by Philip-Todd Franklin
At one of the few still-functioning television broadcast stations in the newly freed state of California, anchorman Sam Morris sat at his desk wearing a dark brown suit as he waited to give what was to be his first truly free account of the news to the public. Most of the state still had major damage, and some towns had been nearly completely destroyed as the Occupation army of Imperial Japanese and Nazi German forces had fled the state. (*) Joe the cameraman, using the only working camera in the whole station, was still focused on Sam’s guest during the commercial break.
[(*) Editor’s note: See Smash Team-Up: We Will Fight Our Countries’ Battles.]
Sitting across from Sam was Governor Steve Gramm, Senator Jack Wellington, and Macy Dawn Johnson, the wife of the deceased Lieutenant Governor William Phillip Johnson, who had been lost in the first few hours of the invasion on August 7, 1985.
Sam thought to himself, Not too long ago, this group would not have been in the station with me. There would have been a room of armed guards, and the wrong spoken word would have got me shot live on the air. Man, how things change.
He was brought back from his thoughts as Susie the producer was motioning him on as she mouthed, “And in five, four, three, two, one,” her fingers on her left hand falling with each count.
And as the camera panned across to Sam, the teleprompter began to roll, and he spoke. “Hello, one and all. This is the midday Los Angeles News, once again free from point to point. And with me today I have three very special and lucky guests, along with April Wood with the weather, so please stay tuned.” He smiled as the light on the camera went dark.
Sam turned to look at his guests and spoke as the off-site monitor showed a videotape shot the day earlier. “In a few moments, as we’d discussed earlier, I’ll ask you some questions. Just feel free to answer as you wish.”
Each of his guests nodded once to him, each having their own personal thoughts. Senator Jack Wellington, who was really the Earth-One super-villain called Hi-Jack, truly wished he were somewhere else as he thought, If it wasn’t for what I promised both Jenkins and Macy, I wouldn’t even be here right now.
In moments, the camera was back upon Sam, and he began to speak again. “With me today is Steve Gramm, the man who was and, at this time, still is governor, Macy Johnson, the wife of the late Lieutenant Governor William Johnson, and our esteemed Senator Jack Wellington, who had been away in Washington during the invasion. Gentlemen and lady, I wish to thank each of you for taking time out of your extremely busy schedules to stop by here today.”
The governor spoke before either of the others could open their mouths. “I think I speak for all of us here, Sam, when I say that we are just plainly grateful to be able to be here today.” He added with a smile, “I sure know that Mrs. Johnson and myself are happy to be alive, for sure.”
“Thank you,” said Sam. “I guess I should start with you, Governor Gramm. We have reports that say during the last hours of the Occupation, you and others who were being held captive were freed by a well-put-together strike force of California’s own Resistance fighters led by a couple of mystery-men. Is that an accurate report, sir?” he asked, with all the innocence of someone who knew he was leading someone on.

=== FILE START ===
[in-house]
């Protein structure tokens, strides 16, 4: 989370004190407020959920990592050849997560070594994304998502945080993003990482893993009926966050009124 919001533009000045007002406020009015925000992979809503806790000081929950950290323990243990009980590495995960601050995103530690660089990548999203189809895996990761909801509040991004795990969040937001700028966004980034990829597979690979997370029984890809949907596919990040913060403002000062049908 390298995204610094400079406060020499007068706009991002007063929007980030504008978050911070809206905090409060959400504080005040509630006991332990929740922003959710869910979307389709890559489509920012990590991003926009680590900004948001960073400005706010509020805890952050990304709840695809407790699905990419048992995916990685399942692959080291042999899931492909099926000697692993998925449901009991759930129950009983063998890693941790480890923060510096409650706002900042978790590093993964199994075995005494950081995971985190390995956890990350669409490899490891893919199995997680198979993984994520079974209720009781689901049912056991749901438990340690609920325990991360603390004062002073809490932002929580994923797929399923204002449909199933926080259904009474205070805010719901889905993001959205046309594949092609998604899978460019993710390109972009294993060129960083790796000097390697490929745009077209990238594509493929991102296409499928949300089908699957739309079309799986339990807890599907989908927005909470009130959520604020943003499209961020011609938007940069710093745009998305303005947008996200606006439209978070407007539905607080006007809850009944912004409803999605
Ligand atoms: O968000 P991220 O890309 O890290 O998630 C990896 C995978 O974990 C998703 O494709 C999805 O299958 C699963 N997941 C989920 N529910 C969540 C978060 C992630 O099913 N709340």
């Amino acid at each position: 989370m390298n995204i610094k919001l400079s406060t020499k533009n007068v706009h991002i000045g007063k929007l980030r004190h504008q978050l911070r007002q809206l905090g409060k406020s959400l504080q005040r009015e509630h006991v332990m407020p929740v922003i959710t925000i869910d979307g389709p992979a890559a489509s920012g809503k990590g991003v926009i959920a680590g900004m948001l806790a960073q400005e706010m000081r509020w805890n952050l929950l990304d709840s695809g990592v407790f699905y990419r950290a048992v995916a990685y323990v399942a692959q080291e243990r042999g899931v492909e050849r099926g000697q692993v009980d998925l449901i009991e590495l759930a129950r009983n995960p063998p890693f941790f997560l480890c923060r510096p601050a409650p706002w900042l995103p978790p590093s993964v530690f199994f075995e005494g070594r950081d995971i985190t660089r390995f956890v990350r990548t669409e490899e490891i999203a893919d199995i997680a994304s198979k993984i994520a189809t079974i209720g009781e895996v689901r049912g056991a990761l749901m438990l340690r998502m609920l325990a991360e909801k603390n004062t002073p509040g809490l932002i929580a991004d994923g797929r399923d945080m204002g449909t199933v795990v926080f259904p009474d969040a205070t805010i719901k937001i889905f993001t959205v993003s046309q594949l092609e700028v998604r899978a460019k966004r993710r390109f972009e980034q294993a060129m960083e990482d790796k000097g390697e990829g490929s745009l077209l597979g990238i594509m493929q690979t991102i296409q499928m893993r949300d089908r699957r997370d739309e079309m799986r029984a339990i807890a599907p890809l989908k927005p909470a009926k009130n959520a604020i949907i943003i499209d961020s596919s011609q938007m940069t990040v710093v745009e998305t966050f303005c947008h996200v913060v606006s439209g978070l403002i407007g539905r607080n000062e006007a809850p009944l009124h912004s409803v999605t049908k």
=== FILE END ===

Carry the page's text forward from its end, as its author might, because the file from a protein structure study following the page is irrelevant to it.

“Well, Sam, I don’t know about the mystery-men part, but I can say that things would have been a lot worse all over the state if it hadn’t been for various members of the Freedom Fighters, along with the California Resistance fighters and the U.S. military, fortified with the help of the Canadian and Mexican military forces,” said the governor. “A lot was happening during that time. It was nothing but mass confusion, as far as I can remember, was that not right, Macy?” he asked.
“Yes, I have to agree with the governor here, Sam,” replied Macy. “There was a lot going on, and as everyone will remember, I was worried more about my two kids than anything else at the time.”
The questions continued back and forth about the Occupation and the recent liberation before Sam ever asked a direct question of Jack, who had been sitting there the whole time, not really saying anything. “And what has been your take on this whole thing, Senator Wellington?” Sam finally asked.
Jack first cleared his throat before he said, “Well, Sam, I wasn’t stateside during the invasion, but I know that my colleagues in Washington will do what is needed to help with the repairs and rebuilding. I’m still nearly overcome with joy to find that my sister, here, and her kids are still alive and well after not knowing for so long.”
After nearly thirty-five minutes of the broadcast, not including commercial breaks, nearly none of the questions that Sam had asked were answered directly. It was almost as if no one really wanted to be on record with denying or encouraging the reports. Sam looked at his guests and said, “Well, I’d once again like to thank the three of you for coming here today and taking this risk. Is there anything that any of you would like to add?” he asked.
“Yes, Sam. I have an announcement,” said the governor. “I’m planning a press conference in a few days once I get a chance to see the total damage, and then I’m going to see about fully replacing those of my staff who were unlucky during the dark days.”
“I know everyone will be waiting for it with glee,” Sam said in a deadpan voice. Turning to the camera, he continued. “Please stay with us, and we’ll have the weather with April Wood.” And the camera light went off.
Sam Morris sat there as his guests left, thinking to himself, I know there’s something I’m not being told. Now just what is it, and why?